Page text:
I attended a Mulligan’s mobilization workshop a few times back when I was in school.  The teacher taught that internal rotation was the first movement a hip loses, and that when you restore and improve internal rotation, all the other motions of the hip benefit.  Don’t believe me, try it for yourself in your own body and I’m pretty sure you’ll be amazed by the results.

We have one last thing to address when it comes to “Sleeping Pigeon” and it’s the thing everyone’s addicted to: that profound relaxing sensation.


Now that you’ll be staying upright you’ll notice a lot of people just flop down like this cat *shudders*

The Surrender

One of the other main reasons why we take Sleeping Pigeon is because it signifies the transition between the harder, more active, standing posture section of class into the more relaxing floor posture based relaxing part of class.  As my fellow teacher, David Miller, put it’s the time where the personality Type A’s in class get to have a moment to be Type B’s.  I’m all for that, but as it turns out Sleeping Pigeon is mimicking the relaxing sensation of a forward fold.

When you fold your back muscles relax via reciprocal inhibition (when the front body contracts, the back body has to relax in order to allow this).  This is huge because your back muscles are big time postural.  They’re constantly signalling your brain as to where your spine is in space, (#fancywordoftheday = proprioception).  As you fold and relax, these signal less and the muscles of your back relax, hence that big time relaxing internalization feeling you get when you forward fold.


Whew! Information overload.

Now that all the intricate details are out on the table, we can start discussing alternatives.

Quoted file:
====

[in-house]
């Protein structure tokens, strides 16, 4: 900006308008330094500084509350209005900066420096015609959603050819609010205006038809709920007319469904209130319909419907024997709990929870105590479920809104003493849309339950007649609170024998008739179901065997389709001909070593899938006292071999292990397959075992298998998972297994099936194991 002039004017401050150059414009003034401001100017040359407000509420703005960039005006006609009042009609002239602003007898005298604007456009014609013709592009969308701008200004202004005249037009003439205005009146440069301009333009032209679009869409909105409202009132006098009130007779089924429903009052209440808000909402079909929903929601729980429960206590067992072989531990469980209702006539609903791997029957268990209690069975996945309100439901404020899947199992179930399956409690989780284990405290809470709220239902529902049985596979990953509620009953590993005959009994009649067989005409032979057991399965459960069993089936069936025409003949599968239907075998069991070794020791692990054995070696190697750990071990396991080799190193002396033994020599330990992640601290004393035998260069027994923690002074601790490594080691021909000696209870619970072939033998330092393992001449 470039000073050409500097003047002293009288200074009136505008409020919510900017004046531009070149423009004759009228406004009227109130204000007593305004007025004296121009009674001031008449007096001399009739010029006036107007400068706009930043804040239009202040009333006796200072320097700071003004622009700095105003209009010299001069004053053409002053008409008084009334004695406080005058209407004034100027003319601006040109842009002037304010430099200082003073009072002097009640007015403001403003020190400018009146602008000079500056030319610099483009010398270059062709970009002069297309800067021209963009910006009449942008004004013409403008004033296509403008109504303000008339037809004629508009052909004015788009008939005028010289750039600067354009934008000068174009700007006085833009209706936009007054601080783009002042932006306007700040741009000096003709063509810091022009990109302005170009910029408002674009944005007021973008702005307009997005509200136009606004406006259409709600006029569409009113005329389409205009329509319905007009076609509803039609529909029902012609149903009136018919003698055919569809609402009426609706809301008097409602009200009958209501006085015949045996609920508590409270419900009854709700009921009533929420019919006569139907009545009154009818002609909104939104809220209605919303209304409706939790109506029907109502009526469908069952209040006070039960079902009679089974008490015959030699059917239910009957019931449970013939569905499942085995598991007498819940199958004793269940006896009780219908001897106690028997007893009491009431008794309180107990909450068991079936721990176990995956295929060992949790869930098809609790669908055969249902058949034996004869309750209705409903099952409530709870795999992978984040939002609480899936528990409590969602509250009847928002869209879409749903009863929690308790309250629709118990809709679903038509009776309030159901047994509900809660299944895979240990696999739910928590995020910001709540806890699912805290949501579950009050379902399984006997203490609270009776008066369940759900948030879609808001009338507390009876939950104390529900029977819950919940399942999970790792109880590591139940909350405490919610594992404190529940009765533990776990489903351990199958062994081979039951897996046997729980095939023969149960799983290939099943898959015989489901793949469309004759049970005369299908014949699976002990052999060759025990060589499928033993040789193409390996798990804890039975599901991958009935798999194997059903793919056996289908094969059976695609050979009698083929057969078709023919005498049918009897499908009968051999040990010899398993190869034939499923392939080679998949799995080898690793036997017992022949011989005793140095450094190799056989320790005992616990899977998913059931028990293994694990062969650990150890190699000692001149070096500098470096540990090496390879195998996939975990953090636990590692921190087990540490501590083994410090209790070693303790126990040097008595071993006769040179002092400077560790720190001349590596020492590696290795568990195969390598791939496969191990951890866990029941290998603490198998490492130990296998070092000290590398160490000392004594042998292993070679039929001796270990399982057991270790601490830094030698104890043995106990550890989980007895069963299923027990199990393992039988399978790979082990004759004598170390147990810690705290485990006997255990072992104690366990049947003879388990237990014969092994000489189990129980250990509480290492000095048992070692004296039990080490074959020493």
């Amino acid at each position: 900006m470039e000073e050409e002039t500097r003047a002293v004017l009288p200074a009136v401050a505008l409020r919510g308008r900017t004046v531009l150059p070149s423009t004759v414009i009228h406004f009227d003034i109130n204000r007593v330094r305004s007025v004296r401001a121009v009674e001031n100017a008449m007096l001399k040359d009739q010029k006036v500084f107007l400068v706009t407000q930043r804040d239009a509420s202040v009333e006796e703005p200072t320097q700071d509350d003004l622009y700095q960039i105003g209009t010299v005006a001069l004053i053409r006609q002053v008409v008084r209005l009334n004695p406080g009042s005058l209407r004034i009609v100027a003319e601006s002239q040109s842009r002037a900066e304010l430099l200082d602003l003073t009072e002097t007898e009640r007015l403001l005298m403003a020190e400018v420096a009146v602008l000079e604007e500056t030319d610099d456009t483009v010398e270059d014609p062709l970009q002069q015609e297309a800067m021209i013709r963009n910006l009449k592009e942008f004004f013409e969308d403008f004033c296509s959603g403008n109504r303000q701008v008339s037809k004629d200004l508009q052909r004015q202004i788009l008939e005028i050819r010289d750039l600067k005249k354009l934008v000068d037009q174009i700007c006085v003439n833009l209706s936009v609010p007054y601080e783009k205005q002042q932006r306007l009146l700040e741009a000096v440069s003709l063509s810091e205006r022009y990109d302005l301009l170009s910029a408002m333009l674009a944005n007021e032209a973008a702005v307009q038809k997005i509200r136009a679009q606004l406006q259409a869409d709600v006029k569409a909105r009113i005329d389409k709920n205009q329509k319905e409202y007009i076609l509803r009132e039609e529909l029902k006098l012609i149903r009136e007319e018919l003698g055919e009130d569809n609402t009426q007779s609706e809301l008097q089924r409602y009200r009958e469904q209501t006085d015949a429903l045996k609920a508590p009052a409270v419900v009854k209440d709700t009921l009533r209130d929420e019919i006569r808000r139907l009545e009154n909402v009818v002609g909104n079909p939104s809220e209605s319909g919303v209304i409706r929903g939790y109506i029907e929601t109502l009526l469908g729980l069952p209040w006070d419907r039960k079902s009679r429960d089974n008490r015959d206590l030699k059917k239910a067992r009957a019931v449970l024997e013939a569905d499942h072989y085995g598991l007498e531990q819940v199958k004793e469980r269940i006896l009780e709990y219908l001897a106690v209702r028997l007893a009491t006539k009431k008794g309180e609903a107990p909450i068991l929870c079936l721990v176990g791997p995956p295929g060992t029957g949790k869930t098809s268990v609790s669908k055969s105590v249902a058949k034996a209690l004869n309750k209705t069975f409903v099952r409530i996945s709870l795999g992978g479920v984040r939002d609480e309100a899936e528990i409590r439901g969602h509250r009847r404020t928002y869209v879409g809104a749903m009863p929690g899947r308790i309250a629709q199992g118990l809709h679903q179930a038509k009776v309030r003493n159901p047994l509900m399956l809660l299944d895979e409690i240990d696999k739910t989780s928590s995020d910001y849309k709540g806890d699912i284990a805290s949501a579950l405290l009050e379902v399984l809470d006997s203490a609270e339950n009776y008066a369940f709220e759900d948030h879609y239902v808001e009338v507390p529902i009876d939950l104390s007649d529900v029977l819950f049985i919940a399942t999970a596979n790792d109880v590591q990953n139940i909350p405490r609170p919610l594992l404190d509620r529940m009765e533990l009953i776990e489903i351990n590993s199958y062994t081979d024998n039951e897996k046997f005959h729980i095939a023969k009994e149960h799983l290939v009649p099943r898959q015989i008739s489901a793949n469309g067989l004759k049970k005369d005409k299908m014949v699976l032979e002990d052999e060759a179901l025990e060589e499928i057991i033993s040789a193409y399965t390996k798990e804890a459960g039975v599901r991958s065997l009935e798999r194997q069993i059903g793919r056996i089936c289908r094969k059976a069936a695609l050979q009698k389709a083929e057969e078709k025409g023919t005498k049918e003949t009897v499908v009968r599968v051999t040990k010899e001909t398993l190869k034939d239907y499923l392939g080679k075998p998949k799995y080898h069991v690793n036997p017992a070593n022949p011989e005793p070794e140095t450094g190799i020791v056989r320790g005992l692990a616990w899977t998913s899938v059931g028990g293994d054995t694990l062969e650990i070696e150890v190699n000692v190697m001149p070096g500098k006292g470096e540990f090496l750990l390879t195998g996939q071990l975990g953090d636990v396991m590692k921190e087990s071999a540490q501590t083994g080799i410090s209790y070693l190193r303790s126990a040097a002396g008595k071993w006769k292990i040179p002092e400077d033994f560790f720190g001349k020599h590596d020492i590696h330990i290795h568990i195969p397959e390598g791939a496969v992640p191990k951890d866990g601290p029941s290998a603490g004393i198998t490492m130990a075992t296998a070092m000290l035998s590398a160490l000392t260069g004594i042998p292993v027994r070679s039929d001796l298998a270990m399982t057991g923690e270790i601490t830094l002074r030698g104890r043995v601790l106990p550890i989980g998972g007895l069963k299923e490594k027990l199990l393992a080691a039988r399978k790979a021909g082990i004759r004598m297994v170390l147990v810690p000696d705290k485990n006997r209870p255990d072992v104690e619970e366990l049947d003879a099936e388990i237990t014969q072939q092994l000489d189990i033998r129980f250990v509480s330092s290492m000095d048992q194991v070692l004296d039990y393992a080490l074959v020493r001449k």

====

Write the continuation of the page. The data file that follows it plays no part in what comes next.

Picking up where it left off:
Healthy Hip Alternatives:

The question to now ask yourself my Yoga teacher readers:

Knowing that the folded version of Pigeon is dangerous because you’re dumping into destabilized hips, why put it in your class?

Let’s breakdown why we put Sleeping Pigeon in our classes further:

  • Is it to prepare the hips for backbends? (That’s why it’s in our CorePower sequence before Camel pose)
    • Okay then why not teach the Active backbend version to better engage the stabilizers of the hip, resulting in a safer more engaged backbend?
  • Is it to signal the transition into relaxation?
    • Okay then why not take a normal forward fold, or something that doesn’t place the hips in an unstable dangerous position?
      • My new favorite is Deer Pose, as there’s a stretch for both legs, one in internal rotation, the other in external, combo’d with a delicious forward fold.  Plus you can recline after folding and get an amazing hip flexor stretch in there too.
  • Are you trying to mimic the position of Sleeping Pigeon because you’re scared your class will behead you if you take out the “open hip/figure 4” with forward fold feeling we’re all addicted to?